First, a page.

While Turkey eliminates PKK-affiliated YPG terrorists with its Operation Olive Branch in Syria, Turkish people and their establishments in Germany continue to be a target for the sympathizers of the PKK, who have conducted 37 attacks in Germany so far this year.
According to the Funke Media group's report, which was based on information from the German Interior Ministry, 37 attacks targeted Turkish establishments in Germany in 2018 while last year the number of attacks was 13. The Interior Ministry spokesperson told the Funke Media group that these numbers might rise soon.
Following Turkey's Operation Olive Branch, the supporters of the terrorist organization PKK have increased assaults on Turkish communities abroad, particularly in Germany. Turkish institutions, schools and mosques have been attacked by the terrorist sympathizers, increasing security concerns of Turkish people as the authorities fail to act. The sympathizers of the terrorist group have been conducting campaigns based on false claims, and Turkey has clearly stated that its operation in Syria does not target any civilians but terrorists.
In one of the attacks Koca Sinan Mosque in the German capital city of Berlin was set ablaze on March 10. The attack on Koca Sinan Mosque came only a day after another attack on the Turkish community on German soil. Akşemsettin Mosque in Lauffen in Baden-Württemberg was the target of a Molotov cocktail attack as well.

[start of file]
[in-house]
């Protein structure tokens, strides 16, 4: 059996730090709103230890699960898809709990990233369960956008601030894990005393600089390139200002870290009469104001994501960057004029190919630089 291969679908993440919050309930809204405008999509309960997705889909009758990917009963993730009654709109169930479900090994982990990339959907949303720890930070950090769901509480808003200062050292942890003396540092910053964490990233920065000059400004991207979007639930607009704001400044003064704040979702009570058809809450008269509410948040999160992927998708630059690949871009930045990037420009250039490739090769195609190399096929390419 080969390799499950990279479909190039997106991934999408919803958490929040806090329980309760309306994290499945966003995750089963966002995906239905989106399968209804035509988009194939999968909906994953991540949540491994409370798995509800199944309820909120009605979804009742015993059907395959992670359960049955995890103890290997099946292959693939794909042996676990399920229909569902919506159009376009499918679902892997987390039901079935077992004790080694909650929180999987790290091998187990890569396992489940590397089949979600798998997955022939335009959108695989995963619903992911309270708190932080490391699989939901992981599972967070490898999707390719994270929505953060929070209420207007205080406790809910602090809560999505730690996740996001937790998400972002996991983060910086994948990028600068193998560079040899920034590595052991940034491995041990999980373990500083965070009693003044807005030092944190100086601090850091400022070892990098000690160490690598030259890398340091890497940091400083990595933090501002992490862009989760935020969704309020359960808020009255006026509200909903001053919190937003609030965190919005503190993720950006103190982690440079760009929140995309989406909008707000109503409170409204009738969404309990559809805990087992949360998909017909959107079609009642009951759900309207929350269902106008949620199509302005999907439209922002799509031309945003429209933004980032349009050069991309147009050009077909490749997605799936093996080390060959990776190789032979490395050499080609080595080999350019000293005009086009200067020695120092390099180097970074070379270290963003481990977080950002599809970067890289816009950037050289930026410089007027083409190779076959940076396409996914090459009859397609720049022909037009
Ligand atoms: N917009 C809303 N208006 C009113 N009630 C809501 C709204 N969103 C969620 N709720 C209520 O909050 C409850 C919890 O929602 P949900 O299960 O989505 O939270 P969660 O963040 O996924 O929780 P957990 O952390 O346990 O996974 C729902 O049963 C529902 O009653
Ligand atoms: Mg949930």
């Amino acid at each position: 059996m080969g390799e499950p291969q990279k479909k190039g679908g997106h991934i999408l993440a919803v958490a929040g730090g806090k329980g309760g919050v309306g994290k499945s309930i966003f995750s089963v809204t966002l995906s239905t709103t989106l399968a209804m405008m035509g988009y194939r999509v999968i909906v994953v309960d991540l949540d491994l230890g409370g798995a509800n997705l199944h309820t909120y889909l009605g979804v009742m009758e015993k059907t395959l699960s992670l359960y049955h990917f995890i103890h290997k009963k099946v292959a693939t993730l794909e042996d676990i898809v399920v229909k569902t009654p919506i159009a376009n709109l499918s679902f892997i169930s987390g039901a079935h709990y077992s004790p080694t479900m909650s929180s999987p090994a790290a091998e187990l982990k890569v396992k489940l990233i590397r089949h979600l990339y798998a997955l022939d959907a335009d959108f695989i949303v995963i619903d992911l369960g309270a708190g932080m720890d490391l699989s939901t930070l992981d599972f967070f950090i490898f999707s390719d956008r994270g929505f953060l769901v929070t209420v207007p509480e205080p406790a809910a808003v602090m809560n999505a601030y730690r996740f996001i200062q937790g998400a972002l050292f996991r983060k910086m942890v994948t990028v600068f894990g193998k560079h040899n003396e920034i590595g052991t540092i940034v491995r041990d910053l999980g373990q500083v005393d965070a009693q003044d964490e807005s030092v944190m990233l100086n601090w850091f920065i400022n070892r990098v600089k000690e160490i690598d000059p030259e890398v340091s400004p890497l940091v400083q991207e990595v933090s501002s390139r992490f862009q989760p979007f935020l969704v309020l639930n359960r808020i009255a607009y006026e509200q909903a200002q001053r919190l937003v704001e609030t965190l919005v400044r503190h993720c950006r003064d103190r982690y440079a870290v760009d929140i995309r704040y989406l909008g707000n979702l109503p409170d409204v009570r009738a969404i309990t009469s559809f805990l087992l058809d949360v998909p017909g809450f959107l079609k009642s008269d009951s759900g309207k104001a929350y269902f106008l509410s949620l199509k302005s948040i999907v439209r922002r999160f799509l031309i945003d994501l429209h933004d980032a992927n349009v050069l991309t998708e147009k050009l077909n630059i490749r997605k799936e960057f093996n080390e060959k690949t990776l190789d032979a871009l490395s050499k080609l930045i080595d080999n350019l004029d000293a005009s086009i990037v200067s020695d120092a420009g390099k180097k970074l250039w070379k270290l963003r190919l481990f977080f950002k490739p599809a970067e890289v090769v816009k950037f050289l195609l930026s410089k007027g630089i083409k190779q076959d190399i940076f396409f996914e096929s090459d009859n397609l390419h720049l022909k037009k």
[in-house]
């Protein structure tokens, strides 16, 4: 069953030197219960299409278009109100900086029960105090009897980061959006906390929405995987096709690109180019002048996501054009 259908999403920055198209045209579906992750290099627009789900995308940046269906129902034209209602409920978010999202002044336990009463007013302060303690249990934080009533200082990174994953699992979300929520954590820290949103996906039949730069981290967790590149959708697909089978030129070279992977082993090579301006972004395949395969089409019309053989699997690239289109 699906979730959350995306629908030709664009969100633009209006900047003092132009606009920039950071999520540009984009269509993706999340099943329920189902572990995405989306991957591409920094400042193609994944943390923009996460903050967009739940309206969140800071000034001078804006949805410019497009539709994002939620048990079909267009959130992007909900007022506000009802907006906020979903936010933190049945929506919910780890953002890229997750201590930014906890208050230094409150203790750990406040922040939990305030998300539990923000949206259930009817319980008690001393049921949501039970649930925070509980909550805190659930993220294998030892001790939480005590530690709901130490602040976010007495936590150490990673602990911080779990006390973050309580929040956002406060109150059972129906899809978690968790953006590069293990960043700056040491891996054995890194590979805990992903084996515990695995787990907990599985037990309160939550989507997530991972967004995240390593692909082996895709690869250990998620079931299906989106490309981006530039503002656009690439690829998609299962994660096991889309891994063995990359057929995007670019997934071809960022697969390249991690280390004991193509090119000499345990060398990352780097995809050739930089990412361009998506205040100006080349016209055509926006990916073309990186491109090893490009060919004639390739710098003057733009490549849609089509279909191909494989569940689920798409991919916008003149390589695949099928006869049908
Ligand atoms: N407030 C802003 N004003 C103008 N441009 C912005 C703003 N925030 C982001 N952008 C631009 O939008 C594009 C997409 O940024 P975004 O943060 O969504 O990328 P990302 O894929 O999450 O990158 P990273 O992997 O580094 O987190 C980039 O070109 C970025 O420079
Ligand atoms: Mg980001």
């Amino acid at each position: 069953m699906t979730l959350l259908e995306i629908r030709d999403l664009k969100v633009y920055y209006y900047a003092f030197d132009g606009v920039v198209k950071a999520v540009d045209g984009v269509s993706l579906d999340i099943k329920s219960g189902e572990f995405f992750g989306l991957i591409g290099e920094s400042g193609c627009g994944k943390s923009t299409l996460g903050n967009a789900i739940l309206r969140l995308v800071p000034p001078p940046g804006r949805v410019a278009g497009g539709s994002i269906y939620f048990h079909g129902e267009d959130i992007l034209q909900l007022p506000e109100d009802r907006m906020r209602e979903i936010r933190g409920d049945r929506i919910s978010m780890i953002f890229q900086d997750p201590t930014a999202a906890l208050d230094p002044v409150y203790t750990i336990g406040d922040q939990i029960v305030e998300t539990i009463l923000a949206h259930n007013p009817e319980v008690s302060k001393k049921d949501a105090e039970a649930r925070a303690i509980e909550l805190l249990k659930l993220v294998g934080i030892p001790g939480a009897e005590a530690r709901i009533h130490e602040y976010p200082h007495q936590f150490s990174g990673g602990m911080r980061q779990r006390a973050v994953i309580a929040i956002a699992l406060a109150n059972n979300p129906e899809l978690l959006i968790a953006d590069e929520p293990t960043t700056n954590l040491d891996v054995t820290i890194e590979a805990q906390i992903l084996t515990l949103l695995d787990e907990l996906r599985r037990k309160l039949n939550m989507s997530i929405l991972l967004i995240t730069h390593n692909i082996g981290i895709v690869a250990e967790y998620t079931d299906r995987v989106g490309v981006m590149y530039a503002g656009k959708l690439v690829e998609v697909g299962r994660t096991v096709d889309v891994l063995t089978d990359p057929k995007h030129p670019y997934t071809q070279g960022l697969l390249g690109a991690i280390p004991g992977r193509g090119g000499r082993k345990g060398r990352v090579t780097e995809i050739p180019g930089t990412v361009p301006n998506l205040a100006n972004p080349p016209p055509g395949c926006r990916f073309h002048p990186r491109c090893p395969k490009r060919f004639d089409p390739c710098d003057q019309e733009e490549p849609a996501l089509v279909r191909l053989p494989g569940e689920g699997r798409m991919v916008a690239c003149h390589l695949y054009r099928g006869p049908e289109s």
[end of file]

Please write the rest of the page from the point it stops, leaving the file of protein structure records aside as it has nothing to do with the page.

With an aim of showing solidarity against the ongoing assaults on the Turkish community, more than 1000 people gathered in front of the Koca Sinan Mosque on March 16 to perform the Friday prayer.
Meanwhile, according to data compiled by the Political, Economic and Social Research Foundation (SETA), the attacks on the Turkish community's establishments by the followers of the PKK terrorist group across European cities has increased by more than 500 percent.
Germany has a 3 million-strong Turkish community, many of whom are second and third generation German-born citizens of Turkish descent whose grandparents moved to the country during the 1960s.
In the face of growing threats directed at the Turkish community in Germany, Ankara has been calling on Germany not to tolerate the PKK, stressing that security officials need to bring the perpetrators to justice and take necessary measures to prevent new attacks. Turkey expects German authorities not to be indifferent to the PKK's campaigns within the country.
The Turkish government had also sent a diplomatic note to Germany over recently escalating PKK aggression in the country last week and stressed that developments in the country would be closely monitored.
The PKK has been banned in Germany since 1993, but it remains active, with nearly 14,000 followers among the country's Kurdish immigrant population. Turkey has long criticized Germany for not taking serious measures against the PKK, which uses the country as a platform for their fund-raising, recruitment and propaganda activities.
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